Getting Started with LOCKSS, Midge Coates, 2013-06
This is a wiki copy of documentation written up in June 2013 by Midge Coates of Auburn University Libraries and ADPNet, and posted in PDF format at adpn.org as Getting Started with LOCKSS: A Step-by-Step Guide. N.B.: As of December 2018, some of the steps described in this documentation are no longer applicable to the current configuration of ADPNet. This documentation has been put up on the wiki as a possible basis for drafting updated HOWTO documents.
Getting Started with LOCKSS: A Step-by-Step Guide
By Midge Coates, Auburn University Libraries and ADPNet
Step 1: Decide what you want to preserve.
You’ll need to think about what you want to preserve—the original document files, the “added value” files (transcriptions, etc.), the entire collection in its content‐management software (e.g. a CONTENTdm collection), or something else.
Each Archival Unit (AU) must be Web-accessible so the LOCKSS daemon can get at it. That means that it needs to be put on a Web-accessible server computer. If you have a server, but it isn't Web-accessible or access to it is blocked (at the firewall, for example), the LOCKSS crawl won't work. You can use a firewall to protect your collection, but make sure the LOCKSS daemon has access. Check with your IT support person or system administrator to confirm that this is the case.
In the case of digital collections that use proprietary content-management systems like CONTENTdm, it is advisable to preserve the original image collection (that is, the digital masters or archival TIFs) with the CONTENTdm metadata. You can do this by exporting the metadata from the CONTENTdm collection (or other content management system) as a tab-delimited text file and storing this file in the same folder with your digital master files on the Web server. For this to be most effective, your collection metadata should include identifiers that match up to your original image files.
If you've made transcription files for a collection (audio, handwritten documents, etc.) using MS Word, you should probably re-save these as plain text files. Non-proprietary files are smaller and won't become obsolete.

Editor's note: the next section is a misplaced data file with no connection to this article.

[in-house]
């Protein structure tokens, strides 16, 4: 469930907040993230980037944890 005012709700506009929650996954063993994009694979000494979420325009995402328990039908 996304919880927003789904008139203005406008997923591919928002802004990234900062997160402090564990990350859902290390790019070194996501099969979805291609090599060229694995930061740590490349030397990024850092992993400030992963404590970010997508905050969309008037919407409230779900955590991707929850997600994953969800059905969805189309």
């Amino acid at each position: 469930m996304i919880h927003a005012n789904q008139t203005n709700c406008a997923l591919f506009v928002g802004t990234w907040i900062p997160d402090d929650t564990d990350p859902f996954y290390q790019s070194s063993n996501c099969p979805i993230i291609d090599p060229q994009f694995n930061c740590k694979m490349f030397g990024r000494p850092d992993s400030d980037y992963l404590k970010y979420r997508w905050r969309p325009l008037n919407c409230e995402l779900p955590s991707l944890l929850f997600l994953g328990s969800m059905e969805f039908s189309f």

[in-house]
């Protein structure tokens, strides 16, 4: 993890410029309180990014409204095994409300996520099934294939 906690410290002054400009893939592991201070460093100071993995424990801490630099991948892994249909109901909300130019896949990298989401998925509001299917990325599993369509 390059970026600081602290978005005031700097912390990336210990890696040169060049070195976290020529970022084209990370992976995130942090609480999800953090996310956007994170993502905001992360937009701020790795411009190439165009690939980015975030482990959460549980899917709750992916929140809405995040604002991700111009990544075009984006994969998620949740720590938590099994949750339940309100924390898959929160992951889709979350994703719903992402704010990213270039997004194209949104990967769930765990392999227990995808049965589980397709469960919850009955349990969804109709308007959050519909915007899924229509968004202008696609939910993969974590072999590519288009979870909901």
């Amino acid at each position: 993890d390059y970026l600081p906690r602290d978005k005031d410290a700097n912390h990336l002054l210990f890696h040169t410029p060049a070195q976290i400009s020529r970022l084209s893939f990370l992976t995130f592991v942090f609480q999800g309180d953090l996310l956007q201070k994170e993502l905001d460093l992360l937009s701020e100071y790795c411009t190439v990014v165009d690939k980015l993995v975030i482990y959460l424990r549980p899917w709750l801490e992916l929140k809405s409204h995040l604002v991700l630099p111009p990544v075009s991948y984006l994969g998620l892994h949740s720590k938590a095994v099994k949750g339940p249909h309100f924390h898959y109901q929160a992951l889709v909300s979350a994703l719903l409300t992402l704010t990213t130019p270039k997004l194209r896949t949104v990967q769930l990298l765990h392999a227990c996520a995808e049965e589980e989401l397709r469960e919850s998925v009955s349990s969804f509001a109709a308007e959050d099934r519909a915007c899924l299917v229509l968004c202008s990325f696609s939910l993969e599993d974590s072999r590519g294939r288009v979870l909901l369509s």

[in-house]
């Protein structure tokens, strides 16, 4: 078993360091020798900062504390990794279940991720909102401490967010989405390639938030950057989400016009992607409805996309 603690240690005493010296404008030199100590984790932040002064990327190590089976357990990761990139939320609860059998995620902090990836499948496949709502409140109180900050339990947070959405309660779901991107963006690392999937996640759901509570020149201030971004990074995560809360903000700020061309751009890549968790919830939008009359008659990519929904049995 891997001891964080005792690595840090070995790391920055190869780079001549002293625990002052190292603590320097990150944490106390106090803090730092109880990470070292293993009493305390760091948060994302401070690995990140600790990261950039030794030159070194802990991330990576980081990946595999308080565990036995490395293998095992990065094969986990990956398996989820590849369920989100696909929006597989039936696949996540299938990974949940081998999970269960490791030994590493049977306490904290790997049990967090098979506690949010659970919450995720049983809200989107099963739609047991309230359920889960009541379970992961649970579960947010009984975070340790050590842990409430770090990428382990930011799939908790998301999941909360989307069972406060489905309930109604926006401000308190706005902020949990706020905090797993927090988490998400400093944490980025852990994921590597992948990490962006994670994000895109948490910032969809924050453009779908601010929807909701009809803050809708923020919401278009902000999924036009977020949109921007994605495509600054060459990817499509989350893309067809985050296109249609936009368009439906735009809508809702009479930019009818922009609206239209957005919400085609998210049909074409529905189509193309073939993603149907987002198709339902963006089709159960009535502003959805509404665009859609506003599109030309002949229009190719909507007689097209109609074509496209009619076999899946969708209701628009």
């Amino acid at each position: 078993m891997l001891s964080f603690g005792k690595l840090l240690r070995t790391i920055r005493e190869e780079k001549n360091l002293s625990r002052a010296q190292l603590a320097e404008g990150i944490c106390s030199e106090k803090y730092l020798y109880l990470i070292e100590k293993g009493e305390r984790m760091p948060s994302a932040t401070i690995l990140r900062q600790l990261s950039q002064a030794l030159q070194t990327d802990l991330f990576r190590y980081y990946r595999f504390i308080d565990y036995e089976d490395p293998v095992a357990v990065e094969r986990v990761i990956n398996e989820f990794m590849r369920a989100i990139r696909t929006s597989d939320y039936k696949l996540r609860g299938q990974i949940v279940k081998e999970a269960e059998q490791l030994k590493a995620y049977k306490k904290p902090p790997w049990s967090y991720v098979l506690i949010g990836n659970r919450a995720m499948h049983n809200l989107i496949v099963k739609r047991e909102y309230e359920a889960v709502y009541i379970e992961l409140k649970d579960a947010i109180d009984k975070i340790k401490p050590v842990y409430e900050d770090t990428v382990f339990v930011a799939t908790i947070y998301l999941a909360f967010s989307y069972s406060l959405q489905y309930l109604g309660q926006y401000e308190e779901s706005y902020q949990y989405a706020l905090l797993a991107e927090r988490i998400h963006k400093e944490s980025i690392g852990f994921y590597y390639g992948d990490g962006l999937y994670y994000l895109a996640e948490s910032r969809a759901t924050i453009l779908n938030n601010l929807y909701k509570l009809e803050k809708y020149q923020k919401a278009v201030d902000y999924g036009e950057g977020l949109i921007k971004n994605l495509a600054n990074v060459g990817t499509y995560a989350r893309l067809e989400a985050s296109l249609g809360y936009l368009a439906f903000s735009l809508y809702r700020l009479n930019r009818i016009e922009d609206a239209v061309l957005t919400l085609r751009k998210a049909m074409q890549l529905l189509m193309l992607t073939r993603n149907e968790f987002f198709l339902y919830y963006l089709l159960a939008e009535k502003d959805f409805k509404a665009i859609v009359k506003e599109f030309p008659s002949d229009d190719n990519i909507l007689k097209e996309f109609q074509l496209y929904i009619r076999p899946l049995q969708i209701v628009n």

Step 2: Write the LOCKSS Manifest Page.
The next major part of getting collections ingested is preparing each collection’s manifest page. The manifest page is a basic HTML document that contains at least two things: the permission statement that gives the LOCKSS daemon the right to harvest the collection (at the foot of the document) and the base URL of the AU for the collection (or for a fraction of the collection).
Here is an example of a fairly simple manifest page for a fairly simple collection (Auburn University’s Alabama Postcards images collection). Feel free to use it as a template.
The base URL isn't visible if you've opened the manifest in a browser window, because it's located inside the HTML <a href> tag. To see this tag, open the HTML file in DreamWeaver or Notepad++ . If you're opening it in a browser window, go to View => Source to see the tags.
I usually put all the URLs for the sub-folders in my AU, but the LOCKSS folks tell me it isn't really necessary, as the daemon will go to all the folders inside the original unless you tell it not to. So you could leave out everything except the base URL. NOTE: These URLS are not the CONTENTdm collection URLs; they're the URLs for the collections (or AUs) on your Web server.
The manifest page should be kept in the same folder as the AU so that the LOCKSS daemon can find it easily. If you break a collection up into digestible chunks (50 GB or so), you should have a separate manifest file for each AU chunk, with each AU chunk in a separate folder, along with its own manifest page. I also like to do a metadata export from the relevant CONTENTdm collection as a tab-delimited text file and put a copy of that in each folder also, in case the CONTENTdm collection needs to be reconstituted after a disaster.
So, if you have one AU for a collection, you need one manifest with the appropriate base URL. If you have two AUs, you need two manifests, one in each AU folder, each with the appropriate base URL for that particular AU. Here is a screenshot of the folder directory for the Alabama Postcards AU, so you can see what is in the folder. The manifest has a little box around it, so you can't miss it.
Step 3: Write the LOCKSS plugin.
The plugin is a brief set of instructions that tell the LOCKSS daemon which files to harvest from the Web server. Here is a copy of Auburn University’s “generic” plugin for ingesting content into ADPNet.
It's pretty plain vanilla, but it's been working for us. It basically tells the LOCKSS daemon to go to the AU's base URL, find the manifest, and harvest everything found in that folder (including sub-folders). You may be able to use this as-is. Check with the LOCKSS support folks to see if it will work for your collections/AUs.
To look at the generic plugin and/or use it as a template, open it in a program (like Dreamweaver or Notepad++) that displays xml and/or html. There’s an annotated version (with explanations of the various parts) on the ADPNet site at http://www.adpn.org/docs/pdf/ADPNAnnotation.pdf.
Step 4: Notify LOCKSS.
E-mail the folks at email@example.com when you have AUs ready for harvest. Include the following things in the e-mail: the AU title, the AU base URL, the estimated size of the AU, and the plugin to be used (the generic plugin or one that you created specifically for your collection). LOCKSS support staff will review your plugin and let the network know when your AU is ready to be harvested.
If you have questions about getting started with LOCKSS, send a note to the ADPNet list at firstname.lastname@example.org